The Power of Visuals
Views increased by 94% when an article contained a relevant photograph or infographic.
Many of us know how much people love website visuals which is why images can convince more folks to read our content. However, visual strategies executed poorly can do more harm than good.
In this presentation I gave to the Boulder WordPress Meetup Group, I share tips and techniques that will ensure your visuals enhance your website content and entice more eyes to view it.
How to Use Images to Power Your Website
These slides cover:
- Properly sizing images for WordPress sliders.
- How to select good website visuals.
- Image optimization techniques which improve website speed.
Slide 2 – Power of Visuals
Folks love visuals which is proven by how many shares images get on social networks and how many more views photos generate on websites. According to a Skyward study, articles with visuals got 94% more views.
Slide 3 – Bittersweet Reality of Website Visuals
However, a visual strategy that isn’t executed well may harm your brand. Let’s look at some of the problems that occur when visuals aren’t created properly.
Slide 4 – Visuals Can Confuse Your Audience
If your image doesn’t reinforce your content it may confuse your visitors and dilute your message.
Slide 5 – Your Photos Are all Over the Web
You begin to see your website images on other people’s websites, blogs and social posts. This common dilemma happens when using stock images.
Slide 6 – Visuals Impede Your Website Load Speed
After adding photos you find web pages are taking a long time to load in a web browser.
Slide 7 – These Problems Can be Prevented
I’m going to share techniques that will help you avoid these issues.
Slide 8 – Determining Image Dimensions for WordPress Sliders
When visuals used in sliders aren’t sized properly they can look grainy, blurry or get cut off. These unpleasant effects can be avoided if you size images properly.
But sometimes it’s difficult to figure out what size the photos need to be. First, check your theme documentation because the developer may list image dimensions there. If that doesn’t work, ask in the support forum.
What happens if there isn’t any documentation or support forum? Go on to step two.
Slide 9 – View the Theme Demo Slider in Developer Tools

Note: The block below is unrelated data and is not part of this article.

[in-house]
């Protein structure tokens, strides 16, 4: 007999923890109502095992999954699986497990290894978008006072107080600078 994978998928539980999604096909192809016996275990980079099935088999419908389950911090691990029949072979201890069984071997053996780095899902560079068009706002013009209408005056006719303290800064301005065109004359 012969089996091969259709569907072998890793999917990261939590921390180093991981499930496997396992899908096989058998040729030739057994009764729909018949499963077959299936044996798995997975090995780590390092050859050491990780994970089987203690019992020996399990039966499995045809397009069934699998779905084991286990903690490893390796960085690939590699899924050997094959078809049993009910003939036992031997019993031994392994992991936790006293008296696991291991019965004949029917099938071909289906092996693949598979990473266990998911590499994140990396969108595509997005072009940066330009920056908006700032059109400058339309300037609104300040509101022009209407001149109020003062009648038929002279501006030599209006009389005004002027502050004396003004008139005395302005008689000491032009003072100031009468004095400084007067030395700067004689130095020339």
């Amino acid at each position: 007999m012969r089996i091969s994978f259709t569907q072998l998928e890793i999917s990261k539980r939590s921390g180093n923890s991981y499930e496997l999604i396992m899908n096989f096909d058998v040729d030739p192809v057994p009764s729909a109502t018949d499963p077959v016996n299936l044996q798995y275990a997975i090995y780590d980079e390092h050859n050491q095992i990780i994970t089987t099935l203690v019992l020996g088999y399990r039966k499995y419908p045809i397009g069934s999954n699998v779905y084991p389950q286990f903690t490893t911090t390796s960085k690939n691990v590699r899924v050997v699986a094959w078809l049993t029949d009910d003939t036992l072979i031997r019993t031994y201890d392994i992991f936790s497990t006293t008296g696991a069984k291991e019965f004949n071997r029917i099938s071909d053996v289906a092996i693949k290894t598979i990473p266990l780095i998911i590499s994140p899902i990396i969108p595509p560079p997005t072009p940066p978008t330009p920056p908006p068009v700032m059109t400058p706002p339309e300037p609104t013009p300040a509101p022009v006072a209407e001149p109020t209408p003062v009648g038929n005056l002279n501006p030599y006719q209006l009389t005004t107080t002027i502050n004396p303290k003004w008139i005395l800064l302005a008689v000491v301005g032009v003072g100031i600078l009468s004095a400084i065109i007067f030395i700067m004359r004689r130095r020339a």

Chrome, Firefox and Safari offer a handy extension called Developer Tools. By using these tools and the theme demo, you can determine what size to make your photos. Here’s how:
- Once you install the extension, go to the theme demo.
- Right click on the image.
- Select Inspect Element.
- The information below the demo (highlighted in blue) tells you the exact size of the image used in the demo and that’s the size you should use.
Slide 10 – Selecting Great Website Visuals
Now I want to show you ways to select images that will entice people to read your content and keep your website looking unique.
Slide 11 – Good Visuals Reinforce Your Message
Choose images that are associated with the stories and messages you communicate on your website. Food bloggers are good at this. By posting an image of the pound cake he’s writing about, food blogger Chef Dennis entices folks to read his content.
Slide 12 – Great Visuals Make an Emotional Connection
Really good website visuals form a connection with your visitors and that’s what the World Wildlife Fund managed to do with this image.
How do you do get a high caliber image?
Find inspirational visual resources and study images that touch you. To spark your inspiration, visit 60 Public Service ads The article has more examples of creative images which grab people’s attention.
Consider asking local photographers if you can pay to use their images on your website. That’s what I did. If you’re a good photographer dive into your collection to find visuals.
Another option is to hire a good designer to help you. View the designer’s portfolio to make sure their style is a good fit for your audience.
Slide 13 – Customize Stock Images
Websites can have a lot of images, especially those with a blog. So, you may not have the resources to purchase all photos from a photographer. In this case stock photos can be a reasonable alternative.
Keep in mind that many people are also using these photos. If you do go this route, customize stock photography so your images will stand out and be unique.